06 August, 2015

Parenting: The impact of discipline on emotional health

Parenting: The impact of discipline on emotional health

Parenting: The impact of discipline on emotional health


While Summer time offers an opportunity for parents and children to spend more time together doing enjoyable activities it can also be a stressful time for parents.

The greatest source of this stress can be discipline issues which often arise more during the Summer because of children’s less structured life style and increased contact between parents and children.

Unburdened by school work and pressures children often feel freer, have more energy and are sometimes looking for activities to alleviate boredom. Some will test the boundaries while for others their more carefree behaviour will seem to be a challenge to parental authority. For older children Summer is the time they are most vulnerable to starting to engage in risk taking behaviour such as alcohol and drug usage.

For parents there is a danger of ignoring the risks resulting in a child starting to engage in really problematic behaviour or of becoming overly protective and cautious. This is the time for parents to remember the key principles of good, effective disciplinary techniques.

1. Praising and rewarding good behaviour and ignoring poor behaviour

Praising behaviour we want to encourage will result in our child engaging in this behaviour. Ignored behaviour usually disappears over time – e.g. Ignore common problematic behaviour such as talking too much, getting upset at bedtime, fighting about having to come home at a particular time, and praise constructive behaviour such as coming home on time, going to bed without a scene and sitting quietly reading.

2. Having reasonable expectations about what requires discipline.

Our child will want to behave well and receive our praise and attention. Having reasonable expectations about what to expect from our child is important. We need to give our child leeway where possible and only focus on the most important discipline issues. A child is only beginning to develop a sense of right or wrong but it is very much based on not wanting to get into trouble or displease parents, important adults, teachers etc. There understanding of the impact of their behaviour on others is only emerging and problematic behaviour usually arises from frustration and anger. e.g. don’t expect our child to sit in the coffee shop quietly while we chat with friends. Their attention seeking behaviour is normal. Bring another child, books, crayons or other distractions or tailor your coffee to the limits of their tolerance. This will change as they grow older.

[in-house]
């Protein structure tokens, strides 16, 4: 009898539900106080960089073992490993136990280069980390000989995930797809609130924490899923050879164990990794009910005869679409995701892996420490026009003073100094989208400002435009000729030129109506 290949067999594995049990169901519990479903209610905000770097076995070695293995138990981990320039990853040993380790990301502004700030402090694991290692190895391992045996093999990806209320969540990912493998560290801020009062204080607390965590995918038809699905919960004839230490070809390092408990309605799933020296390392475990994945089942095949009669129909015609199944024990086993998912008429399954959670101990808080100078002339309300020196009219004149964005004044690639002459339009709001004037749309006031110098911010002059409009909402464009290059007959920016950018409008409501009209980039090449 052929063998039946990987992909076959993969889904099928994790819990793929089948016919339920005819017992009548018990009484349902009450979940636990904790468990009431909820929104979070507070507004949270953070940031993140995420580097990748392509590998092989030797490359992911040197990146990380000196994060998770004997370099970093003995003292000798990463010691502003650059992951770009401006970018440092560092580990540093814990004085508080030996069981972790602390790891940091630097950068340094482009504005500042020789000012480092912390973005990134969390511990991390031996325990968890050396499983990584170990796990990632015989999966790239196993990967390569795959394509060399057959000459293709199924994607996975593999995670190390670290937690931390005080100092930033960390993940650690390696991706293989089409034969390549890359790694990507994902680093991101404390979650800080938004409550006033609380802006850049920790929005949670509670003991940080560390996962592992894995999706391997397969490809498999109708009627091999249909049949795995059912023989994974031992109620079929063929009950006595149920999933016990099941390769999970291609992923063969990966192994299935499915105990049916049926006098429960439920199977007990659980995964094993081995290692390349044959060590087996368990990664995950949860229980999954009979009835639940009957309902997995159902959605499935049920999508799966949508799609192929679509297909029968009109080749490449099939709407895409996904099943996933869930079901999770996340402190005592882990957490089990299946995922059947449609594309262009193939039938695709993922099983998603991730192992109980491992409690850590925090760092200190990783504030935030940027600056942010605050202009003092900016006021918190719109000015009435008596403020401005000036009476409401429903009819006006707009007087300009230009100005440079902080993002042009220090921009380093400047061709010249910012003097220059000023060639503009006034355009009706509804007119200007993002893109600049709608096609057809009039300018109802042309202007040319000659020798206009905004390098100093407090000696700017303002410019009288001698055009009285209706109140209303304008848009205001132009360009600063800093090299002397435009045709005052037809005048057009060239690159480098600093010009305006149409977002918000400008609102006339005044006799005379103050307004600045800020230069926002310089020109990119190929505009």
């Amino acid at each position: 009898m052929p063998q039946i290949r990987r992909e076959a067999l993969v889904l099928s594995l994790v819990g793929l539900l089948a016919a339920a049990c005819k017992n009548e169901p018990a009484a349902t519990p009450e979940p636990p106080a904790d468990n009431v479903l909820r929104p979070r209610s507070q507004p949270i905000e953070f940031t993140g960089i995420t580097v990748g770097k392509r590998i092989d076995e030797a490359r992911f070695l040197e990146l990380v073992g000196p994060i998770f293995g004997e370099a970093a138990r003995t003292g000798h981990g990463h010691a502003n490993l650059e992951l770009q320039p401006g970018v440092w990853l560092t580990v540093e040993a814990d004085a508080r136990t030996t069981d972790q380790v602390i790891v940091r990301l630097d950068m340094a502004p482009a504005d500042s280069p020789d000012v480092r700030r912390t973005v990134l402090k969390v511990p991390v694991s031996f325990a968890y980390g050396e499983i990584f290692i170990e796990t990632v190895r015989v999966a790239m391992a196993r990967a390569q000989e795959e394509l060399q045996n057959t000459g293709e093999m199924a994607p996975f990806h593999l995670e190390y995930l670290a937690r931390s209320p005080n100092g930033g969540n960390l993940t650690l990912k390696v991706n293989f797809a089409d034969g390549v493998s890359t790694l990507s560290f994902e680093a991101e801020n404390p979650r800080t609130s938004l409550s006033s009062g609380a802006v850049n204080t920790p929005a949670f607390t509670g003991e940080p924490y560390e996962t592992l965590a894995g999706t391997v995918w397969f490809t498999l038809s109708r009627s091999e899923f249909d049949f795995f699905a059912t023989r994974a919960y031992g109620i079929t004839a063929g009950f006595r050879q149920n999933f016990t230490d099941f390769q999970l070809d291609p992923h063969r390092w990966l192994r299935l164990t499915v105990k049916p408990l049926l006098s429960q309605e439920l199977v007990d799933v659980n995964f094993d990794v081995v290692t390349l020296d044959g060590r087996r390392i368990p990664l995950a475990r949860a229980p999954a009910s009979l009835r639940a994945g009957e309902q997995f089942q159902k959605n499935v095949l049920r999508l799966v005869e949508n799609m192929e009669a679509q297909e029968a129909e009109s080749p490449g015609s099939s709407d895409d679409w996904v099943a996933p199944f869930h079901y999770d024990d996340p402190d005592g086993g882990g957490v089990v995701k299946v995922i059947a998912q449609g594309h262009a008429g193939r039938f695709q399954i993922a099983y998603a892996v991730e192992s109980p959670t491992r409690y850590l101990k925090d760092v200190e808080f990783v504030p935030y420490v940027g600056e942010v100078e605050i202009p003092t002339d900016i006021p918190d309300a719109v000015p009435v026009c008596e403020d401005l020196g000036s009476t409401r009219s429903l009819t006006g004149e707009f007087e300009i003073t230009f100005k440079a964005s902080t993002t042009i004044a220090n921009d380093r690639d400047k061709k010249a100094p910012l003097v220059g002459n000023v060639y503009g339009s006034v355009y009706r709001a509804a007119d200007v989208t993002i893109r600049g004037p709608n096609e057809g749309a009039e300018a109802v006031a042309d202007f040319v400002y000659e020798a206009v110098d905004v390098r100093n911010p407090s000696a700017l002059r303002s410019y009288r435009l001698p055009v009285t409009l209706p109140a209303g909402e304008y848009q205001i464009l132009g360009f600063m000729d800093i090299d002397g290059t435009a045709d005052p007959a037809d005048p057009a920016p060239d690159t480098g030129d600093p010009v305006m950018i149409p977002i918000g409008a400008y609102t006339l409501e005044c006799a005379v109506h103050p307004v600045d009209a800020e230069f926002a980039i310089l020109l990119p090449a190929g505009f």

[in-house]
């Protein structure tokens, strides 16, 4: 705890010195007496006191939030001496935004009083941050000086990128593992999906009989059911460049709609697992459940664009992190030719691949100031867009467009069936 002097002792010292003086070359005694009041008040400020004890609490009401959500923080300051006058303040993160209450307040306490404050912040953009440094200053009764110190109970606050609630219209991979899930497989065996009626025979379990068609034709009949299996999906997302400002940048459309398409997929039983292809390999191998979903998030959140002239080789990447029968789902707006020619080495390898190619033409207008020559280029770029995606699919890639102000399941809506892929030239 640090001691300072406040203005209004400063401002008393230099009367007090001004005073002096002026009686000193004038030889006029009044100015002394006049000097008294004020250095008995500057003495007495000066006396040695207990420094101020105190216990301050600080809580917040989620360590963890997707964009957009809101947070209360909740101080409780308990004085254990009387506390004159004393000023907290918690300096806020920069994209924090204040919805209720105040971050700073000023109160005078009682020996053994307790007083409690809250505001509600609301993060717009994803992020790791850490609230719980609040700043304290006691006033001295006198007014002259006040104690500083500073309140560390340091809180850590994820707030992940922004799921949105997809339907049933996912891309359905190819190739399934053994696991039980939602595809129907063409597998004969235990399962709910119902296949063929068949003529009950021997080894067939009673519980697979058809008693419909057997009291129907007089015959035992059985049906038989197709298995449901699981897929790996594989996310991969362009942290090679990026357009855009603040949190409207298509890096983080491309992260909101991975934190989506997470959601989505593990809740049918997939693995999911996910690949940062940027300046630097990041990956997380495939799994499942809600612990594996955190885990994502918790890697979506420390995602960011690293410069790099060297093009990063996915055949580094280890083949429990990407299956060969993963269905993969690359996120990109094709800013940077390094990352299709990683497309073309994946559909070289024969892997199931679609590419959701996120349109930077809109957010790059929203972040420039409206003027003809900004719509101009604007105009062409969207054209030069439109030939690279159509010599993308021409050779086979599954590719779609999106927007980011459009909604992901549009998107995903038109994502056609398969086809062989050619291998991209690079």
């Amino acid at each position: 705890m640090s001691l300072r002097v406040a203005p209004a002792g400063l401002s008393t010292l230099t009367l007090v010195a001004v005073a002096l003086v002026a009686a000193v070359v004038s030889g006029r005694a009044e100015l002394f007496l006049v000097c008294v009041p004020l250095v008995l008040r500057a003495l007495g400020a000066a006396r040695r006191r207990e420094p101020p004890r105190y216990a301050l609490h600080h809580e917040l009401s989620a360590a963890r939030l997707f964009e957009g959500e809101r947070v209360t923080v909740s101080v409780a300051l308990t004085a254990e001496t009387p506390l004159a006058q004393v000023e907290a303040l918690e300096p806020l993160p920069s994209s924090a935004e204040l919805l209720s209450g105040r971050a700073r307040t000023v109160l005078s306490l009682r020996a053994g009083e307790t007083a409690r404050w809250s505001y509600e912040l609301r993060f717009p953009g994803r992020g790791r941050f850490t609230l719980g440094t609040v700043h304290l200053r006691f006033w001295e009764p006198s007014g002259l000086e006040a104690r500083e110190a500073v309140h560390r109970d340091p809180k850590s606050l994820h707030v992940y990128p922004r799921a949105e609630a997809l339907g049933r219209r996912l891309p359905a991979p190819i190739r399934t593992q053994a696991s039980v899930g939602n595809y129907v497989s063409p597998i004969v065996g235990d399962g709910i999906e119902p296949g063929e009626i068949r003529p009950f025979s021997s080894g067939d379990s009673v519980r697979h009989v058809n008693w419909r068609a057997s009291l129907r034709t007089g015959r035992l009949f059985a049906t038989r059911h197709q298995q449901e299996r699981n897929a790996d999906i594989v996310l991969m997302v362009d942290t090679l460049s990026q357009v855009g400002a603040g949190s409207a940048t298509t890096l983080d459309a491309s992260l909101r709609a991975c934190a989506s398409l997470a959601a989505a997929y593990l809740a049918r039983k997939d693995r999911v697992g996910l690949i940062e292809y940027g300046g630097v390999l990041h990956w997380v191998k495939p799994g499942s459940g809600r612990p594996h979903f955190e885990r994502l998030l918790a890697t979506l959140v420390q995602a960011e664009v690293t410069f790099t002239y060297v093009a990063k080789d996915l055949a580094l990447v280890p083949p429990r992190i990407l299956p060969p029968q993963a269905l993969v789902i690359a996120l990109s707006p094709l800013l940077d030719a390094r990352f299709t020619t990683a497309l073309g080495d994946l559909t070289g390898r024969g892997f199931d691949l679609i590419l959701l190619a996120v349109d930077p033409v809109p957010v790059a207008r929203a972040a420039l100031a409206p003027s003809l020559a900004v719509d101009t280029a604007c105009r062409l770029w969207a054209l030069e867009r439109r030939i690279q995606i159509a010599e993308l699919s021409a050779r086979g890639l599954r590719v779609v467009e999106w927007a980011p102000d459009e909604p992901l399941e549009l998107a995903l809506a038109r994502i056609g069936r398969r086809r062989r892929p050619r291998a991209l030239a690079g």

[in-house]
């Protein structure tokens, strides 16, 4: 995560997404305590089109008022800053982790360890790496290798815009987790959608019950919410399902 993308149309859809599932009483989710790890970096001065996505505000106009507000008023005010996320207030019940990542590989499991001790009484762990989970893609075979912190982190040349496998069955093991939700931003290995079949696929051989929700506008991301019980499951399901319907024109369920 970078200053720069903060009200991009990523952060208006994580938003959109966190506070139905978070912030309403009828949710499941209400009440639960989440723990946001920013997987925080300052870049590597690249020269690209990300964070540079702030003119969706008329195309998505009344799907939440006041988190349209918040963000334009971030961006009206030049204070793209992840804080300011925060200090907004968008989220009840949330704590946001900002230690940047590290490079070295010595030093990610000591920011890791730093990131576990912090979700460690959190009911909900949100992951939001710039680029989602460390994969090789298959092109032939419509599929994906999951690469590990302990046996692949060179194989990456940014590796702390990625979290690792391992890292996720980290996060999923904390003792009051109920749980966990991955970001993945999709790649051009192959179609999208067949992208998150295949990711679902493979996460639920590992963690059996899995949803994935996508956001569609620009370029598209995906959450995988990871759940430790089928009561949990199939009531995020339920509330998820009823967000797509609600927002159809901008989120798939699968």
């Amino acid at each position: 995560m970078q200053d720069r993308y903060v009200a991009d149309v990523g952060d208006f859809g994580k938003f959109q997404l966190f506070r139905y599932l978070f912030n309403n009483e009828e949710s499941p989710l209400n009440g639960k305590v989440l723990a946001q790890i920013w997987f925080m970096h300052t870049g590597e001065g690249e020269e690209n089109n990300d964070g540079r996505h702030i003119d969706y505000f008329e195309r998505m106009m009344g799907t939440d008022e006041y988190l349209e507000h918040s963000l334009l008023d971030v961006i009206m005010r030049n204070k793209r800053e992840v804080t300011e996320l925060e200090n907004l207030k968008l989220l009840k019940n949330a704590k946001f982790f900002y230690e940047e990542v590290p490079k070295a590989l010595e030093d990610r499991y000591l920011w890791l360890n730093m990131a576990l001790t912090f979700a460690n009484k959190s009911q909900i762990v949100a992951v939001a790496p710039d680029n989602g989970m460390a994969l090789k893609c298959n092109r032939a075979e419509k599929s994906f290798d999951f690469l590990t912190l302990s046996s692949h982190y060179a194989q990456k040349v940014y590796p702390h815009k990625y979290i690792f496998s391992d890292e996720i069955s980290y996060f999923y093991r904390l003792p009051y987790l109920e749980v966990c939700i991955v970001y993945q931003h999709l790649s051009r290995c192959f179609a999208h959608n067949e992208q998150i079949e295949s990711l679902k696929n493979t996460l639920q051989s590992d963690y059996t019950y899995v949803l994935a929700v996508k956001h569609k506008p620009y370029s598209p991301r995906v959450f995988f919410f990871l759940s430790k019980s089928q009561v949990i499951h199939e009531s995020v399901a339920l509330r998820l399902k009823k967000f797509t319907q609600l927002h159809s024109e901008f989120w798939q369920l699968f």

3. Teaching our child about actions and consequences.

All actions have natural consequences and our child needs to learn this. Experiencing these consequences is an important part of learning to be disciplined. Children will have an appreciation of our emotions if we express them clearly and in an age appropriate way. Telling our child how something makes us feel in a way they can understand helps them understand the consequences of their actions. e.g. when you screamed at me it made me feel sad.

4. Being a positive role model.

Teaching in itself is not enough. We must practise what we preach and demonstrate self-discipline to our child ourselves. Modelling constructive ways of dealing with our frustration will help our child learn constructive ways of dealing with their frustration, e.g. going into another room and distracting ourselves when we are angry.

To feel good about themselves children need to learn how to obey rules and to control their own behaviour. This involves learning to respect others, to give and take, and to make the right decisions when confronted with moral and ethical decisions. Teaching our child discipline, and particularly self-discipline, is a core function of helping them to feel good about themselves. A well-disciplined child will be more secure and more confident. Disciplining our child teaches them about right and wrong, enables them to contribute to society in a constructive way and helps them be more secure, happy people.

Some parents associate discipline with punishment e.g.slapping etc, usually because they were taught discipline through punishment themselves. Others resort to punishment because they find their child’s behaviour extremely difficult to handle or feel under pressure from family, friends or other parents. However, simply put, punishment-based discipline does not work, creates difficulties in the parent/child relationship and in many cases fosters the opposite of positive self-discipline. In addition, for most of us, punishing our child just doesn’t feel right.

It can be useful to ask ourselves the following questions about our child.

  • Which of his/her behaviours do you praise the most?
  • Which of his/her behaviours do you ignore the most?
  • What one of his/her behaviours positively surprises you most?
  • What does he/she do that particularly pleases you?
  • What has he/she done recently that you feel has taught them something positive about being disciplined?
  • What has he/she done recently that you feel has taught them something negative about being disciplined?
  • What do you do to model positive discipline for your child?
  • What is your most positive self-discipline strength?
  • What one good thing did your own parents teach you about discipline?